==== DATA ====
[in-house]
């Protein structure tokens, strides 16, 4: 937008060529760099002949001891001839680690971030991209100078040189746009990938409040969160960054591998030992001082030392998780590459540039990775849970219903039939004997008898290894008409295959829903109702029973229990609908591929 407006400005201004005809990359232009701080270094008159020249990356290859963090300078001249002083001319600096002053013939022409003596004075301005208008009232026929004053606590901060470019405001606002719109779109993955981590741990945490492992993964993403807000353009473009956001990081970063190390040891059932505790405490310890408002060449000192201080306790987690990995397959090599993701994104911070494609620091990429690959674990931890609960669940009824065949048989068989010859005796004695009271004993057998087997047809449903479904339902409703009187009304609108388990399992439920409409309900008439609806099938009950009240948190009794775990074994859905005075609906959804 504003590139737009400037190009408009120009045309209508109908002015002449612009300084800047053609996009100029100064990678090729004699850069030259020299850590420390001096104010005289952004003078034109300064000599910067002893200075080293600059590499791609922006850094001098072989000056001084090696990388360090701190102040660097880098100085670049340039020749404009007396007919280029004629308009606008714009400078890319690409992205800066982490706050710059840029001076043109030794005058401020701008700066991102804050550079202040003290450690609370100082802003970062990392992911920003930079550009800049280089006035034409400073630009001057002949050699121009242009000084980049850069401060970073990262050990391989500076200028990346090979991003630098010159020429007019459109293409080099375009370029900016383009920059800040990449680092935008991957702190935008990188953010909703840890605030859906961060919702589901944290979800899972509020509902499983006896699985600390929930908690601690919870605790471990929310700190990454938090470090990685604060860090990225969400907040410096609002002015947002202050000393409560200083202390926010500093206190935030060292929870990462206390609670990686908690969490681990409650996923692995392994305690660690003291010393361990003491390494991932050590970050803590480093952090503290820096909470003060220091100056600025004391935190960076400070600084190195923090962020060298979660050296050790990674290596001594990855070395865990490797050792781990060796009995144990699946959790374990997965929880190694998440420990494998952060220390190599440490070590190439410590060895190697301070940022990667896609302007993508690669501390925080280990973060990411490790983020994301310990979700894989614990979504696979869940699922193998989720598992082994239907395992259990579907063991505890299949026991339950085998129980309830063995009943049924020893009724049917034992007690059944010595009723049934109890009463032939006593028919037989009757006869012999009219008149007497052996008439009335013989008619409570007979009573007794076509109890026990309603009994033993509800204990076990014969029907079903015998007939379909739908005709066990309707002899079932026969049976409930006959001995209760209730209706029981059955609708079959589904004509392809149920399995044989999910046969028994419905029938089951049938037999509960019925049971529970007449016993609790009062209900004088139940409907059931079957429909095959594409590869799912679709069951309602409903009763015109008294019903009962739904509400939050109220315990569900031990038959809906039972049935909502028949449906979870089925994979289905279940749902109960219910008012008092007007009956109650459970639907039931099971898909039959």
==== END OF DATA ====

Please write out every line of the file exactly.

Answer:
[in-house]
């Protein structure tokens, strides 16, 4: 937008060529760099002949001891001839680690971030991209100078040189746009990938409040969160960054591998030992001082030392998780590459540039990775849970219903039939004997008898290894008409295959829903109702029973229990609908591929 407006400005201004005809990359232009701080270094008159020249990356290859963090300078001249002083001319600096002053013939022409003596004075301005208008009232026929004053606590901060470019405001606002719109779109993955981590741990945490492992993964993403807000353009473009956001990081970063190390040891059932505790405490310890408002060449000192201080306790987690990995397959090599993701994104911070494609620091990429690959674990931890609960669940009824065949048989068989010859005796004695009271004993057998087997047809449903479904339902409703009187009304609108388990399992439920409409309900008439609806099938009950009240948190009794775990074994859905005075609906959804 504003590139737009400037190009408009120009045309209508109908002015002449612009300084800047053609996009100029100064990678090729004699850069030259020299850590420390001096104010005289952004003078034109300064000599910067002893200075080293600059590499791609922006850094001098072989000056001084090696990388360090701190102040660097880098100085670049340039020749404009007396007919280029004629308009606008714009400078890319690409992205800066982490706050710059840029001076043109030794005058401020701008700066991102804050550079202040003290450690609370100082802003970062990392992911920003930079550009800049280089006035034409400073630009001057002949050699121009242009000084980049850069401060970073990262050990391989500076200028990346090979991003630098010159020429007019459109293409080099375009370029900016383009920059800040990449680092935008991957702190935008990188953010909703840890605030859906961060919702589901944290979800899972509020509902499983006896699985600390929930908690601690919870605790471990929310700190990454938090470090990685604060860090990225969400907040410096609002002015947002202050000393409560200083202390926010500093206190935030060292929870990462206390609670990686908690969490681990409650996923692995392994305690660690003291010393361990003491390494991932050590970050803590480093952090503290820096909470003060220091100056600025004391935190960076400070600084190195923090962020060298979660050296050790990674290596001594990855070395865990490797050792781990060796009995144990699946959790374990997965929880190694998440420990494998952060220390190599440490070590190439410590060895190697301070940022990667896609302007993508690669501390925080280990973060990411490790983020994301310990979700894989614990979504696979869940699922193998989720598992082994239907395992259990579907063991505890299949026991339950085998129980309830063995009943049924020893009724049917034992007690059944010595009723049934109890009463032939006593028919037989009757006869012999009219008149007497052996008439009335013989008619409570007979009573007794076509109890026990309603009994033993509800204990076990014969029907079903015998007939379909739908005709066990309707002899079932026969049976409930006959001995209760209730209706029981059955609708079959589904004509392809149920399995044989999910046969028994419905029938089951049938037999509960019925049971529970007449016993609790009062209900004088139940409907059931079957429909095959594409590869799912679709069951309602409903009763015109008294019903009962739904509400939050109220315990569900031990038959809906039972049935909502028949449906979870089925994979289905279940749902109960219910008012008092007007009956109650459970639907039931099971898909039959």